Ask Jessi: Why Won’t My Teenage Daughter Talk to Me Anymore?

May 31st, 2012by Jessi Arias-Cooper

teenage daughterA Reader Asks:

“My husband and I have two children; a 16-year-old son and a 14-year-old daughter. We’ve always been a close family and could talk about anything. Well, until recently, anyway.

My son is still very open with both of us, but my daughter is a different story. She’ll laugh, joke and hang out with her dad, but it seems like with every day that goes by, she has less and less to say to me. I’ve been racking my brain, trying to think of anything that has changed in our house and have come up with absolutely nothing. It just seems to have happened. One day, she just didn’t want me anymore. I try to talk to her, but she just gives me a short answer and then walks away. Why won’t my daughter talk to me anymore? Will it ever get better?”

Jessi says:

Oh, mama. I’m sorry to hear that you’re going through this.

If she’s not exhibiting any signs of abuse, chances are, the thing that’s happened in your house, is that your daughter is becoming a young woman.

That’s a tough time for teenage girls. Things go from simple to emotional. Relationships with boyfriends and friends are getting more complicated. Schoolwork is more intensive. Adulthood and huge decisions are only a few years away. It’s a lot of “HUGE” for a young person, especially a girl, to digest.

Now, that would seem like the logical time for a teenage daughter to want to talk to her mom most, but as a mother of two teenagers, you know, adolescents have a tendency toward the completely illogical. Of course, they don’t know that, though.

They’re trapped between childhood and adulthood. Little life experience and big emotion, stress, change and…unfortunately…hormones. And because they forget that you, too, were once a teen, they assume you wouldn’t understand or think the grown-up thing to do would be figure it all out on their own.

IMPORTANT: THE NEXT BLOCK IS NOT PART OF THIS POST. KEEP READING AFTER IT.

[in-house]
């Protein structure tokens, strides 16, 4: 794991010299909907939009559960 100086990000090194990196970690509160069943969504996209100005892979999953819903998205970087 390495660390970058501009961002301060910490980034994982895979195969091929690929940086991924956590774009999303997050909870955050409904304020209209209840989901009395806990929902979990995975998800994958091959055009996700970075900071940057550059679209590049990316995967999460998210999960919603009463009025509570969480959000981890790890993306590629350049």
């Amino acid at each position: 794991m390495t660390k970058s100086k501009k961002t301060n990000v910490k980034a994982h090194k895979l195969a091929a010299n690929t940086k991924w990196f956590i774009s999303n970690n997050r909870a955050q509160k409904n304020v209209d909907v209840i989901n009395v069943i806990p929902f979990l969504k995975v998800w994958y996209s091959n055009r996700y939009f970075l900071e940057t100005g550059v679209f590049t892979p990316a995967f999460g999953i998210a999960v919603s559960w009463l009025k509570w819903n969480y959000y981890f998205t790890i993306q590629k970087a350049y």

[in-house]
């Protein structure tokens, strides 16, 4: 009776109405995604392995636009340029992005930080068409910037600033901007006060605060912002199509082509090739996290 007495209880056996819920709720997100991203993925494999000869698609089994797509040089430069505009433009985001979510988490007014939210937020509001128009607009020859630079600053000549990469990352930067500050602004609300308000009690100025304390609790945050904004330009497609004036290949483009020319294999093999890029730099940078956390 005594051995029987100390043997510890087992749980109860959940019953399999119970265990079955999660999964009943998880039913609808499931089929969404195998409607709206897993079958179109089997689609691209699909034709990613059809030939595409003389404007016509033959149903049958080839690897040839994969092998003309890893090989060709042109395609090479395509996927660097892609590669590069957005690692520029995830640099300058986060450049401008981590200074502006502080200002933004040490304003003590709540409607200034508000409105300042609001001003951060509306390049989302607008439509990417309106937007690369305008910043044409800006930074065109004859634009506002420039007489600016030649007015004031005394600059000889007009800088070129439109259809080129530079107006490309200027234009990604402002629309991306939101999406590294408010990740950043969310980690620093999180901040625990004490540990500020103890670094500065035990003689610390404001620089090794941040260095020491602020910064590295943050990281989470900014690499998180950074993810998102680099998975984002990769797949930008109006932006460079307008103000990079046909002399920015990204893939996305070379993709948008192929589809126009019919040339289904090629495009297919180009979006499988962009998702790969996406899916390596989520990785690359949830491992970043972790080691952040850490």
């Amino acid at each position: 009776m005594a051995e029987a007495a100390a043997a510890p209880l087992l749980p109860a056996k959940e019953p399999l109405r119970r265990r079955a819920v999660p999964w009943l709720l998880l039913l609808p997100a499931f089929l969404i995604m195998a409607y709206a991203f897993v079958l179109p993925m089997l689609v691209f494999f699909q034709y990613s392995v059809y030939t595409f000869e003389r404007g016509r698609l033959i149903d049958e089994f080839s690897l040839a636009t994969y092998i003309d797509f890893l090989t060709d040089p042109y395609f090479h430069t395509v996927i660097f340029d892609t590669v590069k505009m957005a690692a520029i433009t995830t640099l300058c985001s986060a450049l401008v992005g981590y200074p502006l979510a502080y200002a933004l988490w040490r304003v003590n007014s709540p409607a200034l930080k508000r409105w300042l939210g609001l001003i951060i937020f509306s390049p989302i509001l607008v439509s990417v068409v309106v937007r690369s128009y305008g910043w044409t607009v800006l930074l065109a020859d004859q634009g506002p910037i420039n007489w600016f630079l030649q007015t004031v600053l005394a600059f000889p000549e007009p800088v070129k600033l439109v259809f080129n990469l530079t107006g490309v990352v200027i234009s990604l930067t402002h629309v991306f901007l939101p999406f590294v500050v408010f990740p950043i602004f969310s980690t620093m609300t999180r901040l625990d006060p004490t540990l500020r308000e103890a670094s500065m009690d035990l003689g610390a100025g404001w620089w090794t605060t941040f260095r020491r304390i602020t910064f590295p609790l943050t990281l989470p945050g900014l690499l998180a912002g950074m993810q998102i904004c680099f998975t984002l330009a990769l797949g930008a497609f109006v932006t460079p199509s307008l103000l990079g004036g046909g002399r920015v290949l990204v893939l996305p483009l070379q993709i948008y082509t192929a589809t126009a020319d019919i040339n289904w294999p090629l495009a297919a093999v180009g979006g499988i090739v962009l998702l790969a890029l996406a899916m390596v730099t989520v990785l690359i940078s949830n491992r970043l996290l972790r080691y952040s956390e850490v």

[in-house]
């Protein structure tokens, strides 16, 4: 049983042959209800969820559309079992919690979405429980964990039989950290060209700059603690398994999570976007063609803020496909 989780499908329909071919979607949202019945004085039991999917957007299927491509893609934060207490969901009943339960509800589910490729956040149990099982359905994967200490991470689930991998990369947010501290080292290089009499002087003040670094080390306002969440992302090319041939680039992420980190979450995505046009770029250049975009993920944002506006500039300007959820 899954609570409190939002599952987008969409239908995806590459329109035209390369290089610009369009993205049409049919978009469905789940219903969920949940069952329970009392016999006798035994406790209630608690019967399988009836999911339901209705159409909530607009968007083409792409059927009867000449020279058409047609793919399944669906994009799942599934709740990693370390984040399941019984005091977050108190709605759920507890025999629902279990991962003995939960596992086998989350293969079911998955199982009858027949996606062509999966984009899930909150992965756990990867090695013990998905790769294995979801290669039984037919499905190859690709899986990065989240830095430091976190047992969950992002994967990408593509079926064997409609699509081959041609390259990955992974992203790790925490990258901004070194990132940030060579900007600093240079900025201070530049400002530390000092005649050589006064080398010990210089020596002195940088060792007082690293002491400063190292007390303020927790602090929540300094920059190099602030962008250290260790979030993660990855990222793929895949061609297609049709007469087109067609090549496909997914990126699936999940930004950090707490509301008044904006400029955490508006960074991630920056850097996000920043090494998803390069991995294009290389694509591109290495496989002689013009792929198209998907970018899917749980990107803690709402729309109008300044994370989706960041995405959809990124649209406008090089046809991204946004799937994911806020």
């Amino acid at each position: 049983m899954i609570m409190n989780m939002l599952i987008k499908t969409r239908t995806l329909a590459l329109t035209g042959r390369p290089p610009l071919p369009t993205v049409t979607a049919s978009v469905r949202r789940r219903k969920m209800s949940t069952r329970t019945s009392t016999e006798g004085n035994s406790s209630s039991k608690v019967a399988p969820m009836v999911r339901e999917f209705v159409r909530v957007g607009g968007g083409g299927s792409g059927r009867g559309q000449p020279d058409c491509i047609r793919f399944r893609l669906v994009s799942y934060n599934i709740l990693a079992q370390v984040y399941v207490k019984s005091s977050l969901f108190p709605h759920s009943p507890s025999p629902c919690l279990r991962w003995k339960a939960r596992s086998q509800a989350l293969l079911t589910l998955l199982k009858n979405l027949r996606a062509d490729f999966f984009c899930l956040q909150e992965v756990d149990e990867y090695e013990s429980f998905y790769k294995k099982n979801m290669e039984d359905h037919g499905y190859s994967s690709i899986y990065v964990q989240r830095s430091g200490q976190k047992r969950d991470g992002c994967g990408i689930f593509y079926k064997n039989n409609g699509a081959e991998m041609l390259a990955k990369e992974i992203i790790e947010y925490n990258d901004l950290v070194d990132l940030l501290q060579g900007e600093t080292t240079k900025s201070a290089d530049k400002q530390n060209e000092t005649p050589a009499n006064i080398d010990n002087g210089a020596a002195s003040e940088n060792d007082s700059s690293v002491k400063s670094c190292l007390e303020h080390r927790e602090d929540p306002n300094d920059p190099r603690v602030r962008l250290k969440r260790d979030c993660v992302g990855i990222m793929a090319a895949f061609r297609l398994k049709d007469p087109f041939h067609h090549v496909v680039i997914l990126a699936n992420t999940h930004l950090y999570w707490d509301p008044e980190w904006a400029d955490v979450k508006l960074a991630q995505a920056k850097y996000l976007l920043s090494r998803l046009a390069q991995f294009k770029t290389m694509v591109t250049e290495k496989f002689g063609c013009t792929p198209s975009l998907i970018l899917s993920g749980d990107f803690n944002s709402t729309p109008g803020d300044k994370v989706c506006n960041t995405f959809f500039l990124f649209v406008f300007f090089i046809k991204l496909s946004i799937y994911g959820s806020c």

Because I don’t know your daughter, I’m going to just take a stab at the situation, but my guess is, she’s more comfortable palling around with her dad, because dads don’t put so much emphasis on communication. Moms are women. We begin and end with conversation. We want to know and help. It’s our nature.

If you want to reconnect, slow things down a bit. Concentrate on just hanging out. Go get a manicure together. Invite her to go on walks with you or catch a flick and go out for dinner. Just chat with her. Don’t press anything heavy. Just chat, sans judgment or prying. With time, she’ll start opening up again.

Keep two things in mind:

  1. She’s not trying to hurt you. She’s trying to figure herself out
  2. She will ALWAYS need you, and as she matures, she’ll start letting down the defenses

Being a teenage girl is a tough time. Being a mom to a teenage girl is a tougher time, because you’ve been where she’s been, but also know the teen years are NOTHING compared to adulthood. Bear with her. You’ll find you’re way back to each other again.

Jessi Arias-Cooper is the senior writer and an editor for Advice4Parenting.com. She is a work-from-home mother of 3 boys and has been married for 11 years. If she had time for hobbies and interests outside of parenting and keeping house, they would be jewelry making, baking, watching bad B-movie horror flicks and creative writing . If you have a question for Jessi, click here.

Photo: flickr.com/photos/23am/477369659




One Responseto “Ask Jessi: Why Won’t My Teenage Daughter Talk to Me Anymore?”

  1. Glenda, Turning Windson January 13, 201110:32 pm

    If I may say something towards the reader. Jessi has a point, as your daughter reaches the adolescent age, she may be having issues with her peers or at home. Give her the space until she’s ready to talk. Or else, if she still talks with her dad, let him reach out to her and ask what the problem might be. Having a teenager is sometimes really frustrating for parents, I know, because I have one myself. Just let her know that you’re there for her when she needs someone to talk to.
    Glenda, Turning Winds´s last blog post ..Turning Winds – Helping Struggling Teens Succeed at Academics and in Life

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